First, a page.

Getting to Know the Sharks in Guadalupe Island, Mexico

Maurice D. Valentine’s overcome his fears and misconceptions about Great White Sharks in Guadalupe Island, Mexico. Now he’s got to finish making his movies. But are the sharks trying to tell him something? And who’s that crazy striped shark racing and wheeling for bait?

A Close Encounter

“So Maurice, it’s just me and you on this dive,” Divemaster Darren said. My dive buddy Shara, a very experienced diver from California had decided to take break after multiple dives. She got some spectacular images with her GoPro. I’ll never forget the little jig she’d do underwater after getting a good shot. I needed some of those for my upcoming movie about this experience.

I never could get used to the creaking and jerking of the winch as the shark cage slowly descended down to 35 feet. I continually cleared my ears as we sunk, and if I wasn’t careful the pain in my ears would get so bad that I thought my head would burst.

When we hit depth I saw two very large females circling about in the distance. They weren’t too far away and when they noticed us they came right over to investigate. As I watched them grow closer I looked up through my exhaled air bubbles and saw Darren calmly watching them both, continually stamping on a burlap sack of tuna remains to keep their interest.

Sharks and cage-divers

But somehow, my gut feeling told me that the tuna flotsam escaping the sack wasn’t interesting to them. They were interested in me. They came over and circled around the cage slowly at my level. They eyed me up and down and manoevred on a 360 degree axis around me.

They orbited horizontally, vertically and from every angle imaginable. Sometimes they would come so close to the cage that it was very tempting to touch them. But I fought that urge as I didn’t want to scare them off, or get them used to human contact.

I guess for the first few moments I was intimidated because it was just me and these two behemoths. They were around 16 feet long and easily over 1500 pounds each. But the intimidation faded away quickly to such an incredible fascination that I became transfixed. And I suddenly had the urge to talk to them as if they could understand me!

“…they would come so close to the cage that it was very tempting to touch them. But I fought that urge…”
We were told just a few nights before that sharks can pick up the faintest of electrical impulses from our heartbeats. They use this ability to track their prey, and one of the crew said that they more than likely could sense fear, just like dogs can.

When that thought went through my mind I wondered if these creatures could feel that I was fascinated by them. It may sound crazy, but I honestly believed they did. And vice versa.

I had my GoPro on a selfie stick at that point, using it like a rifle. I found that having my headstrap on was useless because the exhaled bubbles just got in the way of good shots. I kept it on them both turning on my heels to keep them in my frame.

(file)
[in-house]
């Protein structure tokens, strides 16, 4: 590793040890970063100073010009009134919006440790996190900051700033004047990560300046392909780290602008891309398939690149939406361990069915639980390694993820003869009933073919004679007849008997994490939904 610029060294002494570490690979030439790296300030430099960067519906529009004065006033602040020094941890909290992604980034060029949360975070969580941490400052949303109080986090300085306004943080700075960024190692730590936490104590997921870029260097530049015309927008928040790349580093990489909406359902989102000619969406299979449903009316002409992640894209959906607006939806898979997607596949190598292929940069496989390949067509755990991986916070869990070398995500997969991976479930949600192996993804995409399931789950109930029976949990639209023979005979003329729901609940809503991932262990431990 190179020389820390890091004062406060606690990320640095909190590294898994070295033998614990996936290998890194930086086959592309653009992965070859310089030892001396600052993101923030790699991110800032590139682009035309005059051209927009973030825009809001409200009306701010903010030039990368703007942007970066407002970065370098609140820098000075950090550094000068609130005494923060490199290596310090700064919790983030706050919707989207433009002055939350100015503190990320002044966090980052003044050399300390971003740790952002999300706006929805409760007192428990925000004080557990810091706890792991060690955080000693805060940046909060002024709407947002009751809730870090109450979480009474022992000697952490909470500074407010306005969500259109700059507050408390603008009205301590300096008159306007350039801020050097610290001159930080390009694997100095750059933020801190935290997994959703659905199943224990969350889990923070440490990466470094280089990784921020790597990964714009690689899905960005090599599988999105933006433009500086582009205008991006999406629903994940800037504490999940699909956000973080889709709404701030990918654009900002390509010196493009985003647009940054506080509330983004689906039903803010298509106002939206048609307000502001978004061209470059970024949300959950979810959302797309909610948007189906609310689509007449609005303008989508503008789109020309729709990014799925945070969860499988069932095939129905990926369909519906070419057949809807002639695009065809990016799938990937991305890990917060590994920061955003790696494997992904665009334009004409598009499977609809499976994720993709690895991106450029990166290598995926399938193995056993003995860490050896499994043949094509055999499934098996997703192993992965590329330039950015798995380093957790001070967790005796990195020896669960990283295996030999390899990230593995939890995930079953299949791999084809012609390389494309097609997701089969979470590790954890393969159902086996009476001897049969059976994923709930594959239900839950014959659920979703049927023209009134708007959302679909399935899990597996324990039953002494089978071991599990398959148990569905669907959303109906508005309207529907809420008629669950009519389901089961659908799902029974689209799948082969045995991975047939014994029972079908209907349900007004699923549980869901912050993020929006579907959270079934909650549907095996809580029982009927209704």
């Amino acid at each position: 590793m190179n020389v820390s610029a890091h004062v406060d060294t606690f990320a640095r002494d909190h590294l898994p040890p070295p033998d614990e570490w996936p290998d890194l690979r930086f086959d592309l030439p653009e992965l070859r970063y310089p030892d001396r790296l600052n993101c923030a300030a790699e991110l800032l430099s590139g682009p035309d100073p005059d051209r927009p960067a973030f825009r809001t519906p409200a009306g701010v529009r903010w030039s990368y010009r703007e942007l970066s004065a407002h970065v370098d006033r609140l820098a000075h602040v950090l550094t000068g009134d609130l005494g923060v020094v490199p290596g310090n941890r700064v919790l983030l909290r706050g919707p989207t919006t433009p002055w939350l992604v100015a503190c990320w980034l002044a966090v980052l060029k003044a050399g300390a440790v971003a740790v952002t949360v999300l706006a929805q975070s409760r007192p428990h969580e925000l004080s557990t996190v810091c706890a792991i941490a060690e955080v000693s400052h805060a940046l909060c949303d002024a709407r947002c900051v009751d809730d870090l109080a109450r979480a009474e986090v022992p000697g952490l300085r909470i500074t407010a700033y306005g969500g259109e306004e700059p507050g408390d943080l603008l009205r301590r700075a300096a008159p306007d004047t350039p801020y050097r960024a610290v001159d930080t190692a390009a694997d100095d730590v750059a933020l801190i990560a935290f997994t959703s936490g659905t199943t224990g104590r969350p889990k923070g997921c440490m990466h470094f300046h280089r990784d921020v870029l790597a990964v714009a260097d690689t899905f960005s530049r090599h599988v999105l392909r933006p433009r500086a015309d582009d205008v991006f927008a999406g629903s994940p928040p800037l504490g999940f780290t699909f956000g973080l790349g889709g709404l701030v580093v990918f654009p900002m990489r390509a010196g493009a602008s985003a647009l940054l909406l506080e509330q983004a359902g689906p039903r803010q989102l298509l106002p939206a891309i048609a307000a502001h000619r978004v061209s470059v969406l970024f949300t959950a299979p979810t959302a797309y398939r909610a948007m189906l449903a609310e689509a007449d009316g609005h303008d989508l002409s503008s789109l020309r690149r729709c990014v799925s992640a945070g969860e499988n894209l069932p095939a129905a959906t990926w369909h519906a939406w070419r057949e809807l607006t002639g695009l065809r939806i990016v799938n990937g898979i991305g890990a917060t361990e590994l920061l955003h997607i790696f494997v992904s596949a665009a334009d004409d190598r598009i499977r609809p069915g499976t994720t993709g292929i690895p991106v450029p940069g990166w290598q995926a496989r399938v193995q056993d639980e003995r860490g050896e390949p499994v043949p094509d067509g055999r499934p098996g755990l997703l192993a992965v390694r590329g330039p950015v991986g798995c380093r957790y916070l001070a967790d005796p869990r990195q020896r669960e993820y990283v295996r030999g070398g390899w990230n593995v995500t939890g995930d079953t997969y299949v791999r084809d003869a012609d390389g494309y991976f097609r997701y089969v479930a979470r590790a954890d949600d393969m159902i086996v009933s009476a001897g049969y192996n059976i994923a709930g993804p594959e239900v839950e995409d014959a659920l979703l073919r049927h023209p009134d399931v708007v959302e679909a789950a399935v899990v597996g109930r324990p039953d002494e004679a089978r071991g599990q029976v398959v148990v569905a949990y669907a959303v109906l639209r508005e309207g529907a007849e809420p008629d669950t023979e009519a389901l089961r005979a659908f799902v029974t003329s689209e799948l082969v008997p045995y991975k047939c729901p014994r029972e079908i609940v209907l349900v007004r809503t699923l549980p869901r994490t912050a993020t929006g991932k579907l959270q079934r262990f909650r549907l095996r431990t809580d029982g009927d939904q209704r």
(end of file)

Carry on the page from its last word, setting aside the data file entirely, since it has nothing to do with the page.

The Conversation

As the two sharks circled me, I began speaking to them in my mind. Kind of like how you lovingly speak to your pet. “God you two are SO BEAUTIFUL,” I said as they circled me. “How long have you two been living here for?” One female backed off as I thought that, like she didn’t like what I said! She kept her distance, around 20 feet away occasionally coming in close.

The second one stayed right with me at the cage lazily circling about, eyeing me up and down with those dense, dark eyes of hers. So I spoke to her even more.

“You’re so pretty,” I said in my head. “I don’t feel threatened by you at all.” She benevolently circled me for what seemed like hours but what I think in reality was more like 20 minutes. During this practically silent ballet where the only sound I heard was my exhalation bubbles and my own voice in my head, I could swear we connected. The entire fluid environment fell away from me as we kept our focus on each other…and just watched one another.

Then suddenly she turned and slowly went down off into the gloom. I kept my eyes on her as the deep blue sea swallowed her up. Disappointed I said in my in head, “Where are you going!!?? You’re so gorgeous, come back here and talk to me!” And like that, just as the gloom encased her she came right back! I sighed as she returned, lazily swimming to up me so I could chat and get some good shots.

I giggled to myself. “Are you teasing me?! You silly girl.” She swam around my cage some more. It made me think about my late wife, who I’d lost to breast cancer complications some 18 months before. She loved to tease me and we shared lots of laughs about that during the course of our 7-year marriage.

My wife was an incredible animal lover and animal welfare activist. She had all kinds of pets growing up, from birds, mice, fish, cats and dogs and even worked for the RSPCA at one point as a paid Volunteer Coordinator. And it all rubbed off on me too, through the adoption of our own pets, fostering of animals and volunteering for that same organization.

“Though this shark I’m sure had a catalogued name which I didn’t know of, I anointed her in honor of that woman who’d teased me so much and whom I’ll love and miss forever.”
Though I’m sure this shark had a catalogued name which I didn’t know of, I anointed her in honor of that woman who’d teased me so much and whom I’ll love and miss forever.

I named her Roz.